In some respects, Tokyo is better thought of as a constellation of cities with a population of 13 million people. It is a hugely diverse metropolis spanning mountainous regions to the west with some of the busiest stations in the world to the east, and even within the 23 special wards each area has a very distinct feel and character. All of which means that working out where to go and what to see during your time in the capital can be a frustrating process. To give you a helping hand, below (in no particular order) are ten of the best Tokyo experiences.
1. View the City at Night
Tokyo’s numerous skyscrapers mean that the city can be viewed from just about any angle. On a clear day you can see Mount Fuji, but night time without doubt provides the most memorable experience. There are several dedicated viewing decks dotted around the city (some free, some not) and many of the office blocks and commercial high-rises contain restaurants on the top floor with window facing counter seats so you can take in the warm glow of Tokyo Tower over dinner or a drink. See here for more details on observation decks in the capital.
2. Enjoy the Japanese Gardens
Tokyo’s landscaped gardens are immaculately kept and glorious during the cherry blossom season and in autumn when the leaves turn red. Moreover, entrance is only a couple of hundred yen. See here for more details.
From its rich history to the pre-bout pageantry, sumo is rightly Japan’s national sport. It has changed very little over the past 400 years, and watching from the seats of Ryogoku Sumo Hall is an unforgettable experience. Major tournaments, known as hon-basho, are held during the odd-numbered months and last for 15 days. Hon-basho are held in Tokyo in January, May, and September, with Osaka, Nagoya, and Fukuoka hosting the event in the other months. See here for more details.
4. Breakfast at Tsukiji Fish Market
If you can take the early morning start then the tuna auction followed by a sashimi bowl in the outer market is the true way to see Tsukiji Fish Market. The wholesale market will move to Toyosu at some point in the future so this may be the last chance to hear the cries of the auctioneers in the market that has stood since 1935.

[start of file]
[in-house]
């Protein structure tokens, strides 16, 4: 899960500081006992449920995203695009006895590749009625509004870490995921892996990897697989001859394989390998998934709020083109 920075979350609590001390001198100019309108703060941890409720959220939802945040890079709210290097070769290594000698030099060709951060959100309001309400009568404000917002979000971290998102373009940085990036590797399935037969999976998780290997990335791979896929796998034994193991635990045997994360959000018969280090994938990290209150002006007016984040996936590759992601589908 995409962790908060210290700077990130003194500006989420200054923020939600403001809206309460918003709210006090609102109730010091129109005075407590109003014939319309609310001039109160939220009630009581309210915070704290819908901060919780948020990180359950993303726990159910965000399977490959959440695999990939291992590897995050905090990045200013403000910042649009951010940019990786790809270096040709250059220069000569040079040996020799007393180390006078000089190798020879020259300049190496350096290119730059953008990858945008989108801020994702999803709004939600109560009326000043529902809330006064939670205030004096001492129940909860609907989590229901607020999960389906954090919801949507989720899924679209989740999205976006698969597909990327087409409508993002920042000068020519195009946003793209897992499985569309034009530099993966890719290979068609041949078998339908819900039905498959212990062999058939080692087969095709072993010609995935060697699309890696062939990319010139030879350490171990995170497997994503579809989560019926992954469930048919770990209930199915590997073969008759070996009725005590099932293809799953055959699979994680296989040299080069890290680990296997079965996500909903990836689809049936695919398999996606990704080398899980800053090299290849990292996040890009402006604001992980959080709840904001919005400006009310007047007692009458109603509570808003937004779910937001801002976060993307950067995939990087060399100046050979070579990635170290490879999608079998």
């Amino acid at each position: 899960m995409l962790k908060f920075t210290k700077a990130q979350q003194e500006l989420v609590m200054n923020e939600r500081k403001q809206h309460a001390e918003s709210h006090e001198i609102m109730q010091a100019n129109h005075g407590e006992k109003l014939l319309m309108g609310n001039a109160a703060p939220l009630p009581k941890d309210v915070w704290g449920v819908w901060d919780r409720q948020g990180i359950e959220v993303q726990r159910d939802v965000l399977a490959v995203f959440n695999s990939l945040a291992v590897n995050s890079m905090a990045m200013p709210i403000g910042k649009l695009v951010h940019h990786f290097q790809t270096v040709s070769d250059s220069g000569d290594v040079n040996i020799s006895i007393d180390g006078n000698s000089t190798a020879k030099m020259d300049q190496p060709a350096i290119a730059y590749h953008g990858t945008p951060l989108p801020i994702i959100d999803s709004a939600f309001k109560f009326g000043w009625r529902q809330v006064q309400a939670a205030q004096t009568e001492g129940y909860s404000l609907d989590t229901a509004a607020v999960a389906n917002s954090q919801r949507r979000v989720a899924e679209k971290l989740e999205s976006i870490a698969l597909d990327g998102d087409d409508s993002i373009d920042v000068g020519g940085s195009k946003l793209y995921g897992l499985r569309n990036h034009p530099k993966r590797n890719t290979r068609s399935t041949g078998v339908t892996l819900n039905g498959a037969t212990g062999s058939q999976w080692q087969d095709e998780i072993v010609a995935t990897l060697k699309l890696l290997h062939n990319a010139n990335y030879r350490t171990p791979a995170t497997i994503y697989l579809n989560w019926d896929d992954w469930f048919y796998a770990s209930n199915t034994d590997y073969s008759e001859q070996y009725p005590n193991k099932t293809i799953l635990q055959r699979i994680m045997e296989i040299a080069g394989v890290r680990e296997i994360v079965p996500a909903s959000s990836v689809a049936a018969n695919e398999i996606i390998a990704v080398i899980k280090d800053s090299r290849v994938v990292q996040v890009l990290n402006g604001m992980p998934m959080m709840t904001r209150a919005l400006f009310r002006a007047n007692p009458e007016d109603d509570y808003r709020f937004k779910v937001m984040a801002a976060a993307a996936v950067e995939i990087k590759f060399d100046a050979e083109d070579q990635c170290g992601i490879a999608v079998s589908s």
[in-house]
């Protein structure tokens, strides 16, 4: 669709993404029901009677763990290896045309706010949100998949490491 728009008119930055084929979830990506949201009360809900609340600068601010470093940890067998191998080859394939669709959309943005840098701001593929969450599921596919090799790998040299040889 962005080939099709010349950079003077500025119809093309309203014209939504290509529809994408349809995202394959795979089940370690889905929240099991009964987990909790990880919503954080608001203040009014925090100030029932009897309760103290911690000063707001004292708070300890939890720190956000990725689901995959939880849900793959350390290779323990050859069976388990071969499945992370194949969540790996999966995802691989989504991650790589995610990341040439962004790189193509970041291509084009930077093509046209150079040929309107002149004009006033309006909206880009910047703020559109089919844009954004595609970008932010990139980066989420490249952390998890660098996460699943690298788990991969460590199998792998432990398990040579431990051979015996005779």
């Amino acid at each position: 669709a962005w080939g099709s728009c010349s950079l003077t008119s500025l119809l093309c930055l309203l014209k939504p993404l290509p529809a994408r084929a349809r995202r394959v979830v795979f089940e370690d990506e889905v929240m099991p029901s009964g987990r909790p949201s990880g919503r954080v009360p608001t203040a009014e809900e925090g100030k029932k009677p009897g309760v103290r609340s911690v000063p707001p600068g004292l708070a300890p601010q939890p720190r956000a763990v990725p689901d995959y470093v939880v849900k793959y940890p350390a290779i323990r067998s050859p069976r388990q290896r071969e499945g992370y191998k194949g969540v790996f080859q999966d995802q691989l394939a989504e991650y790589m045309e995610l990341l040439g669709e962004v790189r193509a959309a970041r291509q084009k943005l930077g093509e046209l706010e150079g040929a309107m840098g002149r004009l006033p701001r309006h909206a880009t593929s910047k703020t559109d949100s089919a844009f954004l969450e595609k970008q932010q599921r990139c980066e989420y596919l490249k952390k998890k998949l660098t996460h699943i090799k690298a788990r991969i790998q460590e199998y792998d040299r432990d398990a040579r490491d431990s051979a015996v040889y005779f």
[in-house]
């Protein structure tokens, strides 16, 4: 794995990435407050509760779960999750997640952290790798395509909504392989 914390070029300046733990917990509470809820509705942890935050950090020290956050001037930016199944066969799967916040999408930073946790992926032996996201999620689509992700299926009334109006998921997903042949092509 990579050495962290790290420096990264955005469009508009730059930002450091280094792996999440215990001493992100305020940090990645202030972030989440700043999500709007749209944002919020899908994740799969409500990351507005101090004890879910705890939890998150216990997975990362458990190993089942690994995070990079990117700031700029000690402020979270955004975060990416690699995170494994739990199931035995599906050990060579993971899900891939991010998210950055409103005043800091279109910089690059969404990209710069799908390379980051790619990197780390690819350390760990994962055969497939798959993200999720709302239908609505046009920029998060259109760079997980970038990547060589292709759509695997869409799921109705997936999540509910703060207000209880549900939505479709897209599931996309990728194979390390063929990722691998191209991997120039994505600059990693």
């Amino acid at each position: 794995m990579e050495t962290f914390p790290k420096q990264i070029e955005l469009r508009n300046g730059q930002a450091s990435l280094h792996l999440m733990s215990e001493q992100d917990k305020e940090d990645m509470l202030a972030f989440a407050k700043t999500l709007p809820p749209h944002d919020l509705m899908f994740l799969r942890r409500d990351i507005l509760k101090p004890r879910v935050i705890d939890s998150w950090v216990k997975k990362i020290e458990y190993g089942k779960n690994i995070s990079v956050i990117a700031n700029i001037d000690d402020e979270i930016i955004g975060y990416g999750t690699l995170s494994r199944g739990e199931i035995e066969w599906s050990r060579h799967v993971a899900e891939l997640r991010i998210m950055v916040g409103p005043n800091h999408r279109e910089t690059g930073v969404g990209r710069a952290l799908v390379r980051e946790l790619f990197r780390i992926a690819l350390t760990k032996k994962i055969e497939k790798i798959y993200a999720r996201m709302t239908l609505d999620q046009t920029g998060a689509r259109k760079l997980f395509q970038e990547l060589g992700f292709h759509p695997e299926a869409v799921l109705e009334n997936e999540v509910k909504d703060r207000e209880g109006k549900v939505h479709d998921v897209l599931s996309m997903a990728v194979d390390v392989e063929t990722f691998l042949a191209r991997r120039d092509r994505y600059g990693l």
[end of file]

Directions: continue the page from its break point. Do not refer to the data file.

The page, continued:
5. Meiji Shrine, Harajuku, and Omotesando Dori
Meiji Shrine is one of the most famous and beautiful shrines in the capital and Omotesando Dori, the boulevard that was built to lead up to it, is one of the capital’s best shopping streets. This fashionable area of central Tokyo makes for an excellent day of exploring.
If you could only visit one place in old Tokyo it would have to be Asakusa: Senso-ji Temple is one of the city’s most iconic structures and the Five-Storied Pagoda at night is something to behold. Nakamise, which leads up to the temple, is one of Japan’s oldest shopping streets.
7. A Night under the Rail Tracks
Many of Tokyo’s train lines (in particular the famous Yamanote Line) run above ground, sometimes directly overhead. Eateries located under the rail tracks are known in Japanese as gado-shita (“under the girders”) and their shack-like appearance, complimented by plastic chairs and overturned crates, gives visitors a palpable sense of everyday life in the city. The one kilometer or so of track between Shimbashi and Yurakucho is one of the best areas for the gado-shita experience. See Corridor Gai for more details.
8. Drink in a Yokocho
These ramshackle drinking alleys can be found throughout the city. The most famous are Golden Gai, a motley collection of tiny bars known for their celebrity patronage and dilapidated appearance, and Omoide Yokocho, a small warren of yakitori eateries, but others such as Nonbei Yokocho in Shibuya arguably provide a more authentic experience. A good place to strike up a conversation with the locals. See Yokocho for more details.
With its neon lights, television billboards, pop music-playing public speakers, and constant throngs of people, Shibuya is the closest you’ll get to the stereotypical image of Tokyo. The scramble crossing outside the station—a four-way intersection into which hundreds of people collide when the traffic lights turn red—is reputedly the world’s busiest. See Shibuya for more details.
10. Relax at the Onsen
You don’t need to travel to regional Japan and the mountains to experience the hot springs. Although not particularly well publicized, Tokyo has many day onsen hidden in its backstreets. The fact that they are not always easy to find means they don’t often feature in guidebooks. But after a day on your feet sightseeing, lying in the natural spring water (clear, cloudy, amber-colored, and even jet black!) that flows into the baths is the perfect way to relax. See here for more details.